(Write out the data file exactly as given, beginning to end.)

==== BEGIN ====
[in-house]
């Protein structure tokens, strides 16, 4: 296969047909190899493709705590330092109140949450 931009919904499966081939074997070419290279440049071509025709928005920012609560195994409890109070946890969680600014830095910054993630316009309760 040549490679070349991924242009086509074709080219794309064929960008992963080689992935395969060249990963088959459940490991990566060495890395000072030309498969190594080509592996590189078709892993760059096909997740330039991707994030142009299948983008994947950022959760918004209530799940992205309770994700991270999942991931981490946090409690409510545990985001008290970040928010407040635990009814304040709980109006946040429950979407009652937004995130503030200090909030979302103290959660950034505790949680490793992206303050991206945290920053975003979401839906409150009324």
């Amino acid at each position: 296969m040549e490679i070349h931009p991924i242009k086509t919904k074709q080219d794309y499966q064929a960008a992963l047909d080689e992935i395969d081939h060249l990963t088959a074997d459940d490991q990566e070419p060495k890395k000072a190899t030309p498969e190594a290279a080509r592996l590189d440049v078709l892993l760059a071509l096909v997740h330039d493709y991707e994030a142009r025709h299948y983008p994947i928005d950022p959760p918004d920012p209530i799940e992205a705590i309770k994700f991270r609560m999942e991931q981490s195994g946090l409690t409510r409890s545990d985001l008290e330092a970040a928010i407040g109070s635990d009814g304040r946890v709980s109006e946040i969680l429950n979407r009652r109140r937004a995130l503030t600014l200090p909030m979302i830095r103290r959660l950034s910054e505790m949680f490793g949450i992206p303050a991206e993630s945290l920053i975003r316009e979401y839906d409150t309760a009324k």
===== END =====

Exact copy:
[in-house]
């Protein structure tokens, strides 16, 4: 296969047909190899493709705590330092109140949450 931009919904499966081939074997070419290279440049071509025709928005920012609560195994409890109070946890969680600014830095910054993630316009309760 040549490679070349991924242009086509074709080219794309064929960008992963080689992935395969060249990963088959459940490991990566060495890395000072030309498969190594080509592996590189078709892993760059096909997740330039991707994030142009299948983008994947950022959760918004209530799940992205309770994700991270999942991931981490946090409690409510545990985001008290970040928010407040635990009814304040709980109006946040429950979407009652937004995130503030200090909030979302103290959660950034505790949680490793992206303050991206945290920053975003979401839906409150009324």
């Amino acid at each position: 296969m040549e490679i070349h931009p991924i242009k086509t919904k074709q080219d794309y499966q064929a960008a992963l047909d080689e992935i395969d081939h060249l990963t088959a074997d459940d490991q990566e070419p060495k890395k000072a190899t030309p498969e190594a290279a080509r592996l590189d440049v078709l892993l760059a071509l096909v997740h330039d493709y991707e994030a142009r025709h299948y983008p994947i928005d950022p959760p918004d920012p209530i799940e992205a705590i309770k994700f991270r609560m999942e991931q981490s195994g946090l409690t409510r409890s545990d985001l008290e330092a970040a928010i407040g109070s635990d009814g304040r946890v709980s109006e946040i969680l429950n979407r009652r109140r937004a995130l503030t600014l200090p909030m979302i830095r103290r959660l950034s910054e505790m949680f490793g949450i992206p303050a991206e993630s945290l920053i975003r316009e979401y839906d409150t309760a009324k």